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GE-Portuguese Journal of Gastroenterology

versão impressa ISSN 2341-4545

GE Port J Gastroenterol vol.27 no.5 Lisboa out. 2020 



Cytomegalovirus Colitis Mimicking Rectal Tumour in an Undiagnosed HIV Patient

Colite a CMV mimetizando tumor rectal num doente com VIH não diagnosticado


Manuel Rocha, Verónica Borges, Guilherme Simões, Sara Santos, Verónica Gamelas, Carlos Bernardes

Gastroenterology Department, Centro Hospitalar Universitário de Lisboa Central, Lisbon, Portugal

* Corresponding author.



Introduction: Cytomegalovirus (CMV) is the most common opportunistic agent in HIV-infected patients. It can affect the entire gastrointestinal tract, but frequently involves the oesophagus and the colon. Case Report: We report the case of a 70-year-old female, ultimately diagnosed with HIV infection, whose inaugural clinical manifestation was CMV colitis with endoscopic findings resembling a rectal tumour in which initial histological evaluation was not able to provide a proper diagnosis. Discussion/Conclusion: Since clinical presentation is variable and histopathological yield without immunohistochemical analysis is poor, recognizing CMV infection in the absence of known risk factors may be difficult. It is crucial to consider this entity with suspicious lesions or when initial evaluation, either clinical or histopathological, is inconclusive, thus avoiding potentially debilitating and superfluous treatment or life-threatening complications.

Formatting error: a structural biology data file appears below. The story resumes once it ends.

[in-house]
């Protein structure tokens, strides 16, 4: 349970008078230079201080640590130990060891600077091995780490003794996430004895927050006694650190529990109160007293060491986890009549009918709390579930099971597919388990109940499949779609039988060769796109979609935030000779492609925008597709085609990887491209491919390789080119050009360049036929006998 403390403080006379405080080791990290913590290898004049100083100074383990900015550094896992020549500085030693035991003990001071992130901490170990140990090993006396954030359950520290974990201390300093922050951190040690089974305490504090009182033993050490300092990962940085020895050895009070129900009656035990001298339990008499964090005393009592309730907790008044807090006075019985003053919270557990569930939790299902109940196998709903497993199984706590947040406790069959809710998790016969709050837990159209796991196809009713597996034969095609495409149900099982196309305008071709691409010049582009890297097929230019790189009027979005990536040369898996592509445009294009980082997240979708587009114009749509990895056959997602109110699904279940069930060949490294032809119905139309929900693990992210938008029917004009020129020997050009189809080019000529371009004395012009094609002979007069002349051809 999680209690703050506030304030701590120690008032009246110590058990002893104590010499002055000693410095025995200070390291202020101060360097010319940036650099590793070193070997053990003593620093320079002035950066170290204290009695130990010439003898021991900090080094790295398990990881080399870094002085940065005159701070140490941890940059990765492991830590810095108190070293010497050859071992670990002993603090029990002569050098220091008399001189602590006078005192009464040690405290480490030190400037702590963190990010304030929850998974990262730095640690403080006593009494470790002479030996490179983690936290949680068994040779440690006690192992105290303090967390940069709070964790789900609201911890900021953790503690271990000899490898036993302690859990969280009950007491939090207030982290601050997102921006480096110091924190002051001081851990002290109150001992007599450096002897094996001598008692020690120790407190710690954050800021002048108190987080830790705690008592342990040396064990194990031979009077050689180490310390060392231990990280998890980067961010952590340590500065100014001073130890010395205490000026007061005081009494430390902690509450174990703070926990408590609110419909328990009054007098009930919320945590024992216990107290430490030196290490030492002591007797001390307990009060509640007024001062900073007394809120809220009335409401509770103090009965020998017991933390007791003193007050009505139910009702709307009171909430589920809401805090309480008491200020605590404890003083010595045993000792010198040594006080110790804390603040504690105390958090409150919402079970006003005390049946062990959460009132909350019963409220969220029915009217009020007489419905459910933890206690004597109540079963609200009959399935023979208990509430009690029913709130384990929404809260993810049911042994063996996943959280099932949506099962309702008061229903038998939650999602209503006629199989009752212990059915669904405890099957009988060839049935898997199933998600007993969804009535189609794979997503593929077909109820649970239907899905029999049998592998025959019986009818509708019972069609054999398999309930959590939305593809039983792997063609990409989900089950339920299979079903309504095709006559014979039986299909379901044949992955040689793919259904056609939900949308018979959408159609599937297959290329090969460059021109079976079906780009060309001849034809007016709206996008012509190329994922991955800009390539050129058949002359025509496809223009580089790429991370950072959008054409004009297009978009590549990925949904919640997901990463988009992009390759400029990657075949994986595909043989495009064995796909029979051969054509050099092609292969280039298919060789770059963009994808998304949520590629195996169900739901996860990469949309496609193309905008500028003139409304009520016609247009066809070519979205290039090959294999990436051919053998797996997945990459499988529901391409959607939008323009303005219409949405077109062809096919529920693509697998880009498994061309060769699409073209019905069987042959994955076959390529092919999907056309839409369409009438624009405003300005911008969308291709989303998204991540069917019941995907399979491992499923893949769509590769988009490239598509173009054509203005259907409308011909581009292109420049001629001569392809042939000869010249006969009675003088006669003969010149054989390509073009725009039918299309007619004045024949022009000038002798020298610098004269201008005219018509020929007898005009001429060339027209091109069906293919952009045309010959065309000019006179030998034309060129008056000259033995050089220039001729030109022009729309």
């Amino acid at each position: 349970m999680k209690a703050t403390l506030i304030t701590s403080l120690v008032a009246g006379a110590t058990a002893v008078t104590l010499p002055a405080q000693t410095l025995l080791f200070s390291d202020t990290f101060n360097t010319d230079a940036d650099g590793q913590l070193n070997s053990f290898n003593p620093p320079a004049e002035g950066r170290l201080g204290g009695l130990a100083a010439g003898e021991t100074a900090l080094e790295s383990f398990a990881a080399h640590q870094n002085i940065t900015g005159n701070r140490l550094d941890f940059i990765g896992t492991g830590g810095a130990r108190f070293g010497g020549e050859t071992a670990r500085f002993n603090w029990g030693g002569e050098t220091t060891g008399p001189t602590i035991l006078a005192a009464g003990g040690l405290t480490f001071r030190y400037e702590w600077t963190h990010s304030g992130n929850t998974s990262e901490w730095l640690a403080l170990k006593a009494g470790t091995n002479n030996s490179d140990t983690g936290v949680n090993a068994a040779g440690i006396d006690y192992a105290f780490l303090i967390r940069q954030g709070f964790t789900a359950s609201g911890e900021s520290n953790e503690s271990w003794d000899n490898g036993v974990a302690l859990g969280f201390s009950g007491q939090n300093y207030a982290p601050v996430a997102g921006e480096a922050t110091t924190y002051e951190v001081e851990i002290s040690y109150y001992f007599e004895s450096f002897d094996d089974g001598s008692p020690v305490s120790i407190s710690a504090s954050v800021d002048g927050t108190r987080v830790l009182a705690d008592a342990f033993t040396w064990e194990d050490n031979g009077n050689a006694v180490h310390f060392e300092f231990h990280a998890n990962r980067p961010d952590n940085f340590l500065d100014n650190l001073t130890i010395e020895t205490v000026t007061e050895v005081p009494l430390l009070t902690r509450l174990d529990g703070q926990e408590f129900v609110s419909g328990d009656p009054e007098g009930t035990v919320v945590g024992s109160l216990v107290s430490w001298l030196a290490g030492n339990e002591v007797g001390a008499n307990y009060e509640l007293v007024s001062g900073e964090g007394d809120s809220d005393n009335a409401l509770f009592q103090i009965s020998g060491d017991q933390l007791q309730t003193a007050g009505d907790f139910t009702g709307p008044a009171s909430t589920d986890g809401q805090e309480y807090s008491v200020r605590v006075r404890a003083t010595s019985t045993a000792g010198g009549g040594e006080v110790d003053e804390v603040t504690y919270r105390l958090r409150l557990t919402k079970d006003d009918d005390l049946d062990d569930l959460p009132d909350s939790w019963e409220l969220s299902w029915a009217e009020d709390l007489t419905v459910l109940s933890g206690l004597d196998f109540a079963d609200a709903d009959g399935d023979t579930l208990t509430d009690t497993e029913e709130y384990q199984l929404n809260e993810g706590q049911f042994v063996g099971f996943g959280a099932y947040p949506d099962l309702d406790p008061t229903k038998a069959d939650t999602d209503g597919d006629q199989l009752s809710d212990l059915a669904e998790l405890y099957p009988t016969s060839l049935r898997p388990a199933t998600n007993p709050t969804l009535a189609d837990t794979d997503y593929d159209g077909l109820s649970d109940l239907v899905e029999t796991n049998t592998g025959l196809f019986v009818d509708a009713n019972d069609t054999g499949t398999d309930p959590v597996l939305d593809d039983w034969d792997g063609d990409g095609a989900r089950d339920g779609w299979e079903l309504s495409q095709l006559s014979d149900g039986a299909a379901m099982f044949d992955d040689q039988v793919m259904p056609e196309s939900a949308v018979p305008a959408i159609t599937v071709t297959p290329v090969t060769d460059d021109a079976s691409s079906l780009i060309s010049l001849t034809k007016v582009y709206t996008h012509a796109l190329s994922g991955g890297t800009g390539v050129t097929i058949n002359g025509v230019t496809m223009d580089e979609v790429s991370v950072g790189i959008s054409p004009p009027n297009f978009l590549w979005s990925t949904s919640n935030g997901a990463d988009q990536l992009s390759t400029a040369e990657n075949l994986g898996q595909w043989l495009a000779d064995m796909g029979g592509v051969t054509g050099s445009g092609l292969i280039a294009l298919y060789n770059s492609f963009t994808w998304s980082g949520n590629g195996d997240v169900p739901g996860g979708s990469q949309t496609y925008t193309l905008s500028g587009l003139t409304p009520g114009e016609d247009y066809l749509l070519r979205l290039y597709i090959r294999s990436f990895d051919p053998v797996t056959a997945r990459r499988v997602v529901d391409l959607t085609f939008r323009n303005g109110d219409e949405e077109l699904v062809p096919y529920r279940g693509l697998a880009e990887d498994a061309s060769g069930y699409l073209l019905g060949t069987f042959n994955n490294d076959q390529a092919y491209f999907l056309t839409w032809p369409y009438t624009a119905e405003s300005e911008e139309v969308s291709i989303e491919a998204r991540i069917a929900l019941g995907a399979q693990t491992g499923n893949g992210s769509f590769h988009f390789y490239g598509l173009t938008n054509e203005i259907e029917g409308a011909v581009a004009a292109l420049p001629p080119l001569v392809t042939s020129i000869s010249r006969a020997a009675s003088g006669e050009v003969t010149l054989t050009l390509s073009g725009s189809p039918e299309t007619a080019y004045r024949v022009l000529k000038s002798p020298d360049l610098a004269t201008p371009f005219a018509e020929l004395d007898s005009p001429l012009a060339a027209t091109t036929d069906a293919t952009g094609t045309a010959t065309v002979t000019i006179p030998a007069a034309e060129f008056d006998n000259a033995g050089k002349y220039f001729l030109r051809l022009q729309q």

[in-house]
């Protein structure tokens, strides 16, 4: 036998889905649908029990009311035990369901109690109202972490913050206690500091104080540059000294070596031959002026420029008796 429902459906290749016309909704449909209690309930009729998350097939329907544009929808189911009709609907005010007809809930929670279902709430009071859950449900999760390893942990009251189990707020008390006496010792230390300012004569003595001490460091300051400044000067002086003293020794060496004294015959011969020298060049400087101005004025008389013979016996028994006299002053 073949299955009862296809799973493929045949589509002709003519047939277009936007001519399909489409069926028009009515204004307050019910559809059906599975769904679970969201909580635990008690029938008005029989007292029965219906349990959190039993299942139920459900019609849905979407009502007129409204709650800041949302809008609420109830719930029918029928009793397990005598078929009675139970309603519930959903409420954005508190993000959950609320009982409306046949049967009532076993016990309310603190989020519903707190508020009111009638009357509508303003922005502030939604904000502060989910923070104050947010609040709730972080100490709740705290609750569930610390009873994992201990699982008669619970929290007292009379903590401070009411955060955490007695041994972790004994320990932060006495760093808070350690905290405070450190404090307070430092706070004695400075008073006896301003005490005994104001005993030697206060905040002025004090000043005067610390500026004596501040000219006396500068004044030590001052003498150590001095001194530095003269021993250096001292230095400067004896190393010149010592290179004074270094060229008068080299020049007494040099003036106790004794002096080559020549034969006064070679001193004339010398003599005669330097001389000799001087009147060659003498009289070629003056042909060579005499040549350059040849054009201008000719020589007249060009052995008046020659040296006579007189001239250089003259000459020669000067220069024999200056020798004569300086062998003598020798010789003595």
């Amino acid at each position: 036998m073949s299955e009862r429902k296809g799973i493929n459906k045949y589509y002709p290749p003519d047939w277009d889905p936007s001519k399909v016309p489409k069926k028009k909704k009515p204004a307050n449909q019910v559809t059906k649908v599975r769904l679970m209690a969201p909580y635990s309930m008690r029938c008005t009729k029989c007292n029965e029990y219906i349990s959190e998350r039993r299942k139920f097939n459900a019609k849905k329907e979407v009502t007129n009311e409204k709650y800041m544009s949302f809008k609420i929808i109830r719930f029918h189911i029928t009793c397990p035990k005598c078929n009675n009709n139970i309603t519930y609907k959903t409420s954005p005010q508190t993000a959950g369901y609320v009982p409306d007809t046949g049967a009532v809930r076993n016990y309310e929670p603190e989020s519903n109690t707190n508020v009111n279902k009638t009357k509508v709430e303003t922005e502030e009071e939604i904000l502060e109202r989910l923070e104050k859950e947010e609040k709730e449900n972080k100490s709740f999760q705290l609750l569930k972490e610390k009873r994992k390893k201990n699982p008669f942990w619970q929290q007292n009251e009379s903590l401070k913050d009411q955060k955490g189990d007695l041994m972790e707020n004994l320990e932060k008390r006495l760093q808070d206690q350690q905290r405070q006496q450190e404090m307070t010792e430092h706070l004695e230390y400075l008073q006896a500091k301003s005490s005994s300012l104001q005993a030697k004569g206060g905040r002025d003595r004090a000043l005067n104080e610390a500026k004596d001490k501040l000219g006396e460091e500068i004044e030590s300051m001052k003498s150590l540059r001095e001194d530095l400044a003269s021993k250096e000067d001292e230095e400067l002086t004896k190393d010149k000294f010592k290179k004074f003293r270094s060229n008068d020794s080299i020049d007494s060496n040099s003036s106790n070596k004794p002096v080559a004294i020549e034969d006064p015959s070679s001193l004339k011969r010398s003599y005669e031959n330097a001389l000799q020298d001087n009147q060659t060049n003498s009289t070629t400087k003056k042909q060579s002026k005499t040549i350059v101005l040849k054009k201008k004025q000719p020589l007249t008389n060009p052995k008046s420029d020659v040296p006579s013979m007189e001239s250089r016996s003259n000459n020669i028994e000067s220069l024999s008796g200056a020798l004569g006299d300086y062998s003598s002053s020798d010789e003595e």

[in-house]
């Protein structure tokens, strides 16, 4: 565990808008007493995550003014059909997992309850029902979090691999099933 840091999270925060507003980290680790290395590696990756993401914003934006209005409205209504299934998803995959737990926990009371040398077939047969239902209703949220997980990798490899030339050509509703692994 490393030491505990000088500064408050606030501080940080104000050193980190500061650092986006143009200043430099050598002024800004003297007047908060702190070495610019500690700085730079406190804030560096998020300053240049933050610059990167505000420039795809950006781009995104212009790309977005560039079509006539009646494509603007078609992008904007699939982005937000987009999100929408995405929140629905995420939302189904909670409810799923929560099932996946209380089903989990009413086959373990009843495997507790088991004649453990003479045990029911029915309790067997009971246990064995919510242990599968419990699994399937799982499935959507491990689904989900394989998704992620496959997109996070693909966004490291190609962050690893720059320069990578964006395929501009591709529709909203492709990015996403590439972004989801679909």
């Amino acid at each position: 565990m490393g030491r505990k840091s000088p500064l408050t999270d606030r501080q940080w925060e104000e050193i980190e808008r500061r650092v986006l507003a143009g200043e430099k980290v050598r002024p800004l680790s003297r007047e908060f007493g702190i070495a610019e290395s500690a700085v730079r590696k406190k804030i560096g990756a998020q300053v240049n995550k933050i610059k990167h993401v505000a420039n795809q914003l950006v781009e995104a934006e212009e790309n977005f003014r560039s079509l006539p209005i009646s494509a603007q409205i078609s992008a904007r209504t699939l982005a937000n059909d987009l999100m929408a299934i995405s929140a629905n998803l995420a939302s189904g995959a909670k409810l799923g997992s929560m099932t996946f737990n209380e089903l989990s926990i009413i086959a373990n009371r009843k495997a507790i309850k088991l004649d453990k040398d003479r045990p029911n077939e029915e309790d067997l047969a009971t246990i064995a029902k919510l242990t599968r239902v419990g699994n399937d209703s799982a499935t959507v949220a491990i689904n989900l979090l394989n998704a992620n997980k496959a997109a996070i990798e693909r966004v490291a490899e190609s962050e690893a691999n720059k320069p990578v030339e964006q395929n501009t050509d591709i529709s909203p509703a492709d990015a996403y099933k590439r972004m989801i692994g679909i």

Keywords: CMV colitis,Rectal tumour, HIV infection, Coinfection



Introdução: O citomegalovírus (CMV) é o agente oportunista mais comum nos doentes com infeção pelo vírus da imunodeficiência humana (VIH). Pode afetar todo o trato gastrointestinal, mas frequentemente envolve o esófago e o cólon. Caso Clínico: Os autores apresentam o caso de uma doente do sexo feminino com 70 anos, com diagnóstico final de infeção por VIH, cuja manifestação clínica inaugural foi colite a CMV, com achados endoscópicos iniciais mimetizando um tumor rectal. Discussão/Conclusão: Uma vez que a apresentação clínica é variável e a rentabilidade da análise histopatológica sem imunohistoquímica é baixa, o reconhecimento da infeção por CMV na ausência de fatores de risco pode ser difícil. É crucial considerar esta entidade perante lesões suspeitas ou quando a avaliação inicial, clínica ou histopatológica, for inconclusiva, de forma a evitar potenciais terapêuticas debilitantes e/ou supérfluas bem como complicações graves.

Palavras-Chave: Colite CMV, Tumor rectal,Infecção VIH, Coinfecção



Cytomegalovirus (CMV) is the most common opportunistic agent in HIV (human immunodeficiency virus)- infected patients and in up to 25% of cases it provides the basis for the initial clinical diagnosis of acquired immunodeficiency syndrome [1]. CMV can affect the entire gastrointestinal tract, but frequently involves the oesophagus and the colon [2]. In fact, colitis is the main extraocular manifestation of CMV disease in HIV-infected patients [3]. It is always important to be aware of this entity and diagnose it promptly, as life-threatening complications can occur, such as colonic perforation or gastrointestinal tract bleeding [4]. However, CMV infection diagnosis can be difficult, mainly if no risk factors are suspected (e.g., HIV infection, prolonged immunosuppression) or if its clinical suspicion was not raised for pathologists.

Case Report